• Two hydro-cooling units were installed and operational at the Southwest Virginia Farmers Market in 2009. The hydro-cooling capability proved to be instrumental in opening sales avenues for the region’s sweet corn crop, with sales volume three times greater than in 2008. Corn was the markets second largest crop in terms of sales value in 2009.

    • The addition of two major retail chains as customers and the increasing popularity of “buy regional” programs in nearby metropolitan areas aided the Northern Neck of Virginia Farmers Market in moving increased product at good prices.

    • The Eastern Shore of Virginia Farmers Market continued as an agricultural service center. The cooperative operator manages the farmers market as well as the Pacific Tomato Growers housing site and the Southeastern Potato Committee, which manages the USDA Marketing Order that allows potato producers to export product to Canada. The market also provides scale services for the vegetable and grain trucks leaving the Shore and dry storage, whenever possible, for boxes etc. for vegetable producers.

    • The Eastern Shore of Virginia Farmers Market is attempting to meet the needs of both the small grower, whose numbers and acreage are declining, and the larger corporate grower, whose acreage is increasing, by leasing space to a large tomato operation and also to a year round broker who buys locally from smaller scale growers.

    • Lower commodity crop prices allowed for more opportunity to promote the production of vegetable crops in Southeast Virginia, as growers were looking for other sources of income in the poor economy.

    • The development of a working relationship between the Southeastern Virginia Farmers Market (SVFM) and Northern Neck of Virginia Farmers Market (NNVFM), whereby sweet corn, yellow squash, and zucchini grown in southeast Virginia would be handled and cooled at the SVFM and then shipped to NNVFM to be sold, led to increased production of these crops.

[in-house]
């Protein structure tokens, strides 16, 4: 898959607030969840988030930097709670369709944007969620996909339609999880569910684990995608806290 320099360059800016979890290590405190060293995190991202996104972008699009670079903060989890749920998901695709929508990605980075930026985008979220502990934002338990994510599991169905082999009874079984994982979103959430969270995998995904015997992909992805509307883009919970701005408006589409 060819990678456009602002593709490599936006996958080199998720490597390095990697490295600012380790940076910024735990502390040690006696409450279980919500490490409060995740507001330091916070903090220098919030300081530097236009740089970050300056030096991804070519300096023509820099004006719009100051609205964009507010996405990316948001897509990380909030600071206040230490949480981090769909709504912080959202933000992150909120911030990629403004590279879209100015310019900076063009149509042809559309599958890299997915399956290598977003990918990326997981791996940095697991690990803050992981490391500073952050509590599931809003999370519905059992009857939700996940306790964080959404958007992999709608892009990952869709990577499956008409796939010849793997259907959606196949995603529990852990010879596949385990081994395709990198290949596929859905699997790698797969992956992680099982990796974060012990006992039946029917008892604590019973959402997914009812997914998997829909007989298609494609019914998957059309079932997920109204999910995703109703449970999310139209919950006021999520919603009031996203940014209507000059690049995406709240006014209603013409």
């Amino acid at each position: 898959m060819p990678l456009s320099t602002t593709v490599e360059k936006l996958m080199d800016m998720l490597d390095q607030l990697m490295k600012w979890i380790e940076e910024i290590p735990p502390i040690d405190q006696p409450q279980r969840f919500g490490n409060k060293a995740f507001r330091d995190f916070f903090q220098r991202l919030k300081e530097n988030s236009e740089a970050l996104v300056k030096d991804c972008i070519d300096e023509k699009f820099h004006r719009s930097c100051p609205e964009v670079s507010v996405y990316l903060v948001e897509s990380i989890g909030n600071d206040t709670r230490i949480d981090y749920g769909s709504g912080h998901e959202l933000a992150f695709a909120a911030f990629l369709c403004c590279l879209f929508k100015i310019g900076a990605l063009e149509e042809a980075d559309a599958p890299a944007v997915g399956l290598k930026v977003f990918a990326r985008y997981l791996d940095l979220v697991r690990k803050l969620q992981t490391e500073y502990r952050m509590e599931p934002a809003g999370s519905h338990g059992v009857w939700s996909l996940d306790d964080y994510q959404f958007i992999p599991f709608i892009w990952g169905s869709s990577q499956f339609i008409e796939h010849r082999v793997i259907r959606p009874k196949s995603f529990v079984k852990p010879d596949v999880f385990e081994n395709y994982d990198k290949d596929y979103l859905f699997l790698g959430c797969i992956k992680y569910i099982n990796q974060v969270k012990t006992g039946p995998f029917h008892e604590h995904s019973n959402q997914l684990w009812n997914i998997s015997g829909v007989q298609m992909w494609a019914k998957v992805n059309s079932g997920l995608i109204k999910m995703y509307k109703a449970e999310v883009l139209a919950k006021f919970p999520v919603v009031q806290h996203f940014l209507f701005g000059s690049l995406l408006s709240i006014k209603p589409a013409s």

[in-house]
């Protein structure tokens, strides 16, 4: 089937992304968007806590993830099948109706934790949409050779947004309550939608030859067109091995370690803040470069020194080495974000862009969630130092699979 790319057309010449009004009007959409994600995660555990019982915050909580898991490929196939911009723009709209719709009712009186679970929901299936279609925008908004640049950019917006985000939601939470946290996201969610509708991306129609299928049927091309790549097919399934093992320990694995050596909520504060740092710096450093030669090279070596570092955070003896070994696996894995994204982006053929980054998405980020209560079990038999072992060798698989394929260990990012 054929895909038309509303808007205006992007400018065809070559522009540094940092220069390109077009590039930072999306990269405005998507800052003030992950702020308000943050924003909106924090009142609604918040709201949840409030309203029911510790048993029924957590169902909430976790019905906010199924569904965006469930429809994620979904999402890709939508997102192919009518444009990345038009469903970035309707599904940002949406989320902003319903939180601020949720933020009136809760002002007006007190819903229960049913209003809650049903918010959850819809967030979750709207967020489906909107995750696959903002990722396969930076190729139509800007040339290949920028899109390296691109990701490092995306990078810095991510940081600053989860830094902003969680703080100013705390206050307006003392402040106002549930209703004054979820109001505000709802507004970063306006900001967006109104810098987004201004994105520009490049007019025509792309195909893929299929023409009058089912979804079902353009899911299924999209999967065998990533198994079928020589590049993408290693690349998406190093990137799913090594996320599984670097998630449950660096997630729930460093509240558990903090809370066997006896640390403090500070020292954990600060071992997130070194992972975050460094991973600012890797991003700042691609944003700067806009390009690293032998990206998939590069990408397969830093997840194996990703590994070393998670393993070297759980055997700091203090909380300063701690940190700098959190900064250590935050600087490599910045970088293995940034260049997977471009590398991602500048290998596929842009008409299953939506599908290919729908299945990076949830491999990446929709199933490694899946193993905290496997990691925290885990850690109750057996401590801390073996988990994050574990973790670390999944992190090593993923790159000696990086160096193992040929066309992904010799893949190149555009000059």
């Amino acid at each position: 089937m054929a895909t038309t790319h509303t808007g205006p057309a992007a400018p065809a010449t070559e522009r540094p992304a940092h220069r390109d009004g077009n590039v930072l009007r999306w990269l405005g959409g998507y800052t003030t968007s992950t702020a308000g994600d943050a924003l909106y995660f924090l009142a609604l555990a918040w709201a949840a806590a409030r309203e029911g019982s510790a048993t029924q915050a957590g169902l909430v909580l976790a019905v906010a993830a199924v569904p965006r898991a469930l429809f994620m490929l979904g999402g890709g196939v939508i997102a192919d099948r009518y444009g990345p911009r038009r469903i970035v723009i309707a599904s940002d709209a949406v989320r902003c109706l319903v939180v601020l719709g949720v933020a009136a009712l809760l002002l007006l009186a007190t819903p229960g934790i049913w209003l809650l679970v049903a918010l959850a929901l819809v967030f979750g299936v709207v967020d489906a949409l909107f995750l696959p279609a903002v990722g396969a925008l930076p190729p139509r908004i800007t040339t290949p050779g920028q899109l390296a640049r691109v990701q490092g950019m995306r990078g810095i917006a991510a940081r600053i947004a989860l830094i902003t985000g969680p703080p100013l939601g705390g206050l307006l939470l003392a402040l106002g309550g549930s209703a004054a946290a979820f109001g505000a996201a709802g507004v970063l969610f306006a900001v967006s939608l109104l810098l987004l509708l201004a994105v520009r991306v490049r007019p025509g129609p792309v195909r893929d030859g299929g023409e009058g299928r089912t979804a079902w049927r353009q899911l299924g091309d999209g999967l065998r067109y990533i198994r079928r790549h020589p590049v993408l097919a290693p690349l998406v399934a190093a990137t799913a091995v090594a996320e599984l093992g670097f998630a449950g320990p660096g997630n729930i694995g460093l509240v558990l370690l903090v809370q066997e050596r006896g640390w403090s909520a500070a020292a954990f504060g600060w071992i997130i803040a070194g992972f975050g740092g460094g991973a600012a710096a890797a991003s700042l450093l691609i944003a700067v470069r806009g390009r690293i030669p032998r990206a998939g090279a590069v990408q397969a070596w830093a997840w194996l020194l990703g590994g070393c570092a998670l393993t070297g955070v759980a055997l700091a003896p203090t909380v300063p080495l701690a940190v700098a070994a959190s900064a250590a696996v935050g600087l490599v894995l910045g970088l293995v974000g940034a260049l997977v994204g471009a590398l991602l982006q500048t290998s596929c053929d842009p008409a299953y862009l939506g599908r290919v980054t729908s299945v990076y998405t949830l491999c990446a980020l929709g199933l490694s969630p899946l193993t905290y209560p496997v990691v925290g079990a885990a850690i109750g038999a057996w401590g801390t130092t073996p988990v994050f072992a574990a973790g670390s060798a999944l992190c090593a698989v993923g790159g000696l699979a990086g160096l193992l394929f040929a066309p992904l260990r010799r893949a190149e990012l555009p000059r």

Negative factors affecting production and marketing volumes for the past year as cited by the market operators in 2009 were:

    • Adverse weather conditions, especially the excessive moisture experienced at times during the growing season, resulted in lower that average yields for many crops.

    • Wholesale product buyers continued to decline in number, as a result of consolidations and closures.

    • The condition of the economy in some of the market regions is worse than the national economy.

    • Due to a lack of local labor, vegetable growers in most regions are dependent on migrant labor. The availability and high cost of migrant labor, as well as the migrant housing requirements continue to be issues of concern.

    • The relatively high value of land on the Eastern Shore for residential construction continued to make it difficult to acquire farmland for purely agricultural use. The higher prices for land have also driven up the rental rates of acreage for farming to record levels.

    • Eastern Shore has experienced a production shift by many growers from traditional vegetables to an increased acreage of corn, soybeans, wheat, and to a lesser extent cotton, resulting in declining vegetable acreage being planted on the Shore.